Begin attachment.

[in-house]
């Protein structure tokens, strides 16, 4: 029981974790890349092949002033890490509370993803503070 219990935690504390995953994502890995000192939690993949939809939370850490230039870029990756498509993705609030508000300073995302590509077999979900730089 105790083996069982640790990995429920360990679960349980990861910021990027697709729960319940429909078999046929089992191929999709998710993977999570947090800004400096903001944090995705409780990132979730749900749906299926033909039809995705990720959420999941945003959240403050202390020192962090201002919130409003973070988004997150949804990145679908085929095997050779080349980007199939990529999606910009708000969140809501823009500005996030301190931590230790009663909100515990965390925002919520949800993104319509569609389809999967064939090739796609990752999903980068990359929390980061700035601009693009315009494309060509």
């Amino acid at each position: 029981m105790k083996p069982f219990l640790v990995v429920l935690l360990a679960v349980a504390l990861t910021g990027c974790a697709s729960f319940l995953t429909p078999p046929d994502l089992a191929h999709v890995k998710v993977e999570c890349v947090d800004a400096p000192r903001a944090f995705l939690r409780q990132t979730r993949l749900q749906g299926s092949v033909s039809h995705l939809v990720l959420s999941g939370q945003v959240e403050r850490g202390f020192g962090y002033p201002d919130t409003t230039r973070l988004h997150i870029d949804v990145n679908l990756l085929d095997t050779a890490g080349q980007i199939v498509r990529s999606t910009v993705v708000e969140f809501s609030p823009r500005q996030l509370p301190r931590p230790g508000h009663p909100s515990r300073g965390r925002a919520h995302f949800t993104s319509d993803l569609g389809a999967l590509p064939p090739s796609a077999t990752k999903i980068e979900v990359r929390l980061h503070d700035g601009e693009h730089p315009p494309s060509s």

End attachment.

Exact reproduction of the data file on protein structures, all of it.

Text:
[in-house]
């Protein structure tokens, strides 16, 4: 029981974790890349092949002033890490509370993803503070 219990935690504390995953994502890995000192939690993949939809939370850490230039870029990756498509993705609030508000300073995302590509077999979900730089 105790083996069982640790990995429920360990679960349980990861910021990027697709729960319940429909078999046929089992191929999709998710993977999570947090800004400096903001944090995705409780990132979730749900749906299926033909039809995705990720959420999941945003959240403050202390020192962090201002919130409003973070988004997150949804990145679908085929095997050779080349980007199939990529999606910009708000969140809501823009500005996030301190931590230790009663909100515990965390925002919520949800993104319509569609389809999967064939090739796609990752999903980068990359929390980061700035601009693009315009494309060509």
């Amino acid at each position: 029981m105790k083996p069982f219990l640790v990995v429920l935690l360990a679960v349980a504390l990861t910021g990027c974790a697709s729960f319940l995953t429909p078999p046929d994502l089992a191929h999709v890995k998710v993977e999570c890349v947090d800004a400096p000192r903001a944090f995705l939690r409780q990132t979730r993949l749900q749906g299926s092949v033909s039809h995705l939809v990720l959420s999941g939370q945003v959240e403050r850490g202390f020192g962090y002033p201002d919130t409003t230039r973070l988004h997150i870029d949804v990145n679908l990756l085929d095997t050779a890490g080349q980007i199939v498509r990529s999606t910009v993705v708000e969140f809501s609030p823009r500005q996030l509370p301190r931590p230790g508000h009663p909100s515990r300073g965390r925002a919520h995302f949800t993104s319509d993803l569609g389809a999967l590509p064939p090739s796609a077999t990752k999903i980068e979900v990359r929390l980061h503070d700035g601009e693009h730089p315009p494309s060509s």